In 2013, successful criminal lawyer Manwel Mallia, decided to enter politics. He was elected and appointed by disgraced Prime Minister Joseph Muscat as minister for home affairs. He was soon in the limelight because in his first declaration of assets he declared storing €500,000 in cash at home, snugly under some mattress one would presume. The stash was safely tucked away in a bank a few months later. More on this below.
In December 2014, he was again in the news when he was forced to step down from Cabinet by Joseph Muscat after his chauffer was involved in a shooting in the Santa Venera tunnels.
Being in the news was quite normal for Manwel Mallia. Daphne Caruana Galizia started investigating after a media report revealed that the Department of Health had been involved in a squabble with Mallia’s wife Elena Codruta Mallia née Cristian. Mrs Mallia allegedly failed to pay an outstanding bill of over €3,000 issued by Mater Dei Hospital.
Daphne Caruana Galizia wrote at the time that while the couple had married in July 2012, Dr Mallia’s wife had become a citizen of Malta just two years later, in 2014 – meaning that the legal requirement for a couple to have been married for five years before a foreign spouse can apply for Maltese citizenship had somehow been circumvented. At the time that his wife was granted Maltese citizenship, Manwel Mallia was the minister responsible for citizenship and as such wielded ministerial discretion to waive certain requirements, normally provided in sworn declarations, necessary for obtaining Maltese citizenship.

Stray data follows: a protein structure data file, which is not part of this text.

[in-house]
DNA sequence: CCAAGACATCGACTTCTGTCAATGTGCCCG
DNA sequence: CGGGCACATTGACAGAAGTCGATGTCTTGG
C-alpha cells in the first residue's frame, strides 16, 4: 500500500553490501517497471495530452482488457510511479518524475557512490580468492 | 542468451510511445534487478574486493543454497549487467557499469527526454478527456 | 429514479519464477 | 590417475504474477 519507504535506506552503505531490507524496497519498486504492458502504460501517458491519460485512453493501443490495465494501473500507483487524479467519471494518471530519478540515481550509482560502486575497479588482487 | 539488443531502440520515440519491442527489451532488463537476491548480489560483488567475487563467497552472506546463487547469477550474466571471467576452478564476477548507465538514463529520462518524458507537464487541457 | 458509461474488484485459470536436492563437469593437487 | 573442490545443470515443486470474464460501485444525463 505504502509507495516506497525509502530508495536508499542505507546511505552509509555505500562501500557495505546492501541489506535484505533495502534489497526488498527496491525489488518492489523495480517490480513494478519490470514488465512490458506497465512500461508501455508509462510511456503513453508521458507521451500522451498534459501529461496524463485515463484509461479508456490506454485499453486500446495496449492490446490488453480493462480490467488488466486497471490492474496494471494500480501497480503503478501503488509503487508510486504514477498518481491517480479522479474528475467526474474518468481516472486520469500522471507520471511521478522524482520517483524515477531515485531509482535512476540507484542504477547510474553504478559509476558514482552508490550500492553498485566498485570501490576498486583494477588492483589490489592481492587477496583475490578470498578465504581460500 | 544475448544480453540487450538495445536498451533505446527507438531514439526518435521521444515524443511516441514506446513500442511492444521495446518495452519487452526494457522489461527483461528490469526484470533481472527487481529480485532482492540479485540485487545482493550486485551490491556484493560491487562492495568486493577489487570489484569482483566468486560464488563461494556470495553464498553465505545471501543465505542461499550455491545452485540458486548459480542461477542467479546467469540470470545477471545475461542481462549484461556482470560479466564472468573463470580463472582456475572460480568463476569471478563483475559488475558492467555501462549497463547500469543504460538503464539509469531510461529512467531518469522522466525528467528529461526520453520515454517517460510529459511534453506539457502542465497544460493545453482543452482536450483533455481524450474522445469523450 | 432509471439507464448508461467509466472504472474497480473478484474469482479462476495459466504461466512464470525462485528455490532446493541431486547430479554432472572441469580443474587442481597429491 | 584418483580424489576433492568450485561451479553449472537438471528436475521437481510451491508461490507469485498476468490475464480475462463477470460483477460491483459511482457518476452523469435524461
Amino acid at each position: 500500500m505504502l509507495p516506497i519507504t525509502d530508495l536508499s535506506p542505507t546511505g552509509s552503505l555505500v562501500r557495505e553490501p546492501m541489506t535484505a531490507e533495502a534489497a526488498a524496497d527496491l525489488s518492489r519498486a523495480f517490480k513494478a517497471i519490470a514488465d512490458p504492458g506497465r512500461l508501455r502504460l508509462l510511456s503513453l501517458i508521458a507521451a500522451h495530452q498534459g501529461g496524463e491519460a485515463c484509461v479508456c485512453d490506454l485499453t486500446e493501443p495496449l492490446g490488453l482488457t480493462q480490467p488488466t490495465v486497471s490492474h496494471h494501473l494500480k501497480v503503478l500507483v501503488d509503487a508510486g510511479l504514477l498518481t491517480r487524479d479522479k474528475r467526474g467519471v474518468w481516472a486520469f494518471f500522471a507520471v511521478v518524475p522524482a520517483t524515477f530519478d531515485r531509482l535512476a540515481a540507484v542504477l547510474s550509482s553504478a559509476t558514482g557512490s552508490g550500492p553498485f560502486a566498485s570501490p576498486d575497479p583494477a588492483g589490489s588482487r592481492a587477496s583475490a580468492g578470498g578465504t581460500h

Manwel Mallia’s name was in the news again last week. Mark Camilleri mentioned him in his book A Rent Seeker’s Paradise. Before publishing the book, Camilleri claimed on social media that Mallia not only helped the laundering of proceeds from Libyan contraband fuel, but was also involved in this black business.
“Mallia owned a ship, called It-Turu along with another oil smuggler. This ship, named after Mallia’s father, used to go to Libya and buy contraband diesel from Fahmi’s mafia and in turn sell it to Malta’s main bunkerers Falzon and Falzon.” Camilleri also alleged that Mallia met with oil smugglers when he was home affairs minister, at the behest of Prime Minister Joseph Muscat, and assured them that the government was not interested in what went on outside Malta’s territorial waters. He also claimed that Mallia used his declaration of assets to launder one million Euros.
Reacting to Camilleri’s Facebook posts Manwel Mallia replied through an email to the author: “You are being requested to immediately retract those defamatory and injurious words and are formally being informed that you are being held responsible for all damages envisaged by law over this abusive and illegal behaviour against me.” Mark Camilleri, cool as a cucumber, simply replied that the book was already printed and that Mallia should proceed with any legal action he was planning.
We know that Mallia ceded his parliamentary seat with the understanding that he would be made High Commissioner to the UK. But the government has been told that the British foreign office has concerns about the nomination of the former minister. Although nominated in August, Mallia has not yet been issued with a letter of agrément, which precedes his presentation in London of his credentials to Queen Elizabeth.
Mallia at the time of writing, has yet to take the case to the law courts. He knows the law. What is keeping him from suing the author? Is Camilleri on the ball?
Seeing what Camilleri replied to Rosianne Cutajar’s libel suit maybe Manwel Mallia is not taking risks.